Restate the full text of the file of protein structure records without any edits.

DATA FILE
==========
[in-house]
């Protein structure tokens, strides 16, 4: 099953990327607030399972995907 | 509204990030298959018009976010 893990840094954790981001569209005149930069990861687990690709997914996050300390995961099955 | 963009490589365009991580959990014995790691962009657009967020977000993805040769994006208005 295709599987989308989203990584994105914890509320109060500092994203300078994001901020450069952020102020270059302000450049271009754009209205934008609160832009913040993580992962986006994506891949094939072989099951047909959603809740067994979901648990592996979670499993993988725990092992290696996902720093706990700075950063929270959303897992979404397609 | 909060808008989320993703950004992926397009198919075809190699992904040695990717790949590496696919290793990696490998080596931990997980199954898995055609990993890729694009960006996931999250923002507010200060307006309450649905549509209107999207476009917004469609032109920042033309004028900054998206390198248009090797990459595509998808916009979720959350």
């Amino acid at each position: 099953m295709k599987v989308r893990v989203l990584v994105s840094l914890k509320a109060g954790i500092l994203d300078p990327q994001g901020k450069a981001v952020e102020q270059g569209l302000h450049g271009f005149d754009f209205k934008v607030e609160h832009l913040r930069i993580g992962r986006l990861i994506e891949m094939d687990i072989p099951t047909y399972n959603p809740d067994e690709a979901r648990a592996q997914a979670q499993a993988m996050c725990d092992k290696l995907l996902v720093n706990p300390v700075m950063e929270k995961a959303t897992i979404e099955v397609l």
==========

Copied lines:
[in-house]
């Protein structure tokens, strides 16, 4: 099953990327607030399972995907 | 509204990030298959018009976010 893990840094954790981001569209005149930069990861687990690709997914996050300390995961099955 | 963009490589365009991580959990014995790691962009657009967020977000993805040769994006208005 295709599987989308989203990584994105914890509320109060500092994203300078994001901020450069952020102020270059302000450049271009754009209205934008609160832009913040993580992962986006994506891949094939072989099951047909959603809740067994979901648990592996979670499993993988725990092992290696996902720093706990700075950063929270959303897992979404397609 | 909060808008989320993703950004992926397009198919075809190699992904040695990717790949590496696919290793990696490998080596931990997980199954898995055609990993890729694009960006996931999250923002507010200060307006309450649905549509209107999207476009917004469609032109920042033309004028900054998206390198248009090797990459595509998808916009979720959350």
């Amino acid at each position: 099953m295709k599987v989308r893990v989203l990584v994105s840094l914890k509320a109060g954790i500092l994203d300078p990327q994001g901020k450069a981001v952020e102020q270059g569209l302000h450049g271009f005149d754009f209205k934008v607030e609160h832009l913040r930069i993580g992962r986006l990861i994506e891949m094939d687990i072989p099951t047909y399972n959603p809740d067994e690709a979901r648990a592996q997914a979670q499993a993988m996050c725990d092992k290696l995907l996902v720093n706990p300390v700075m950063e929270k995961a959303t897992i979404e099955v397609l």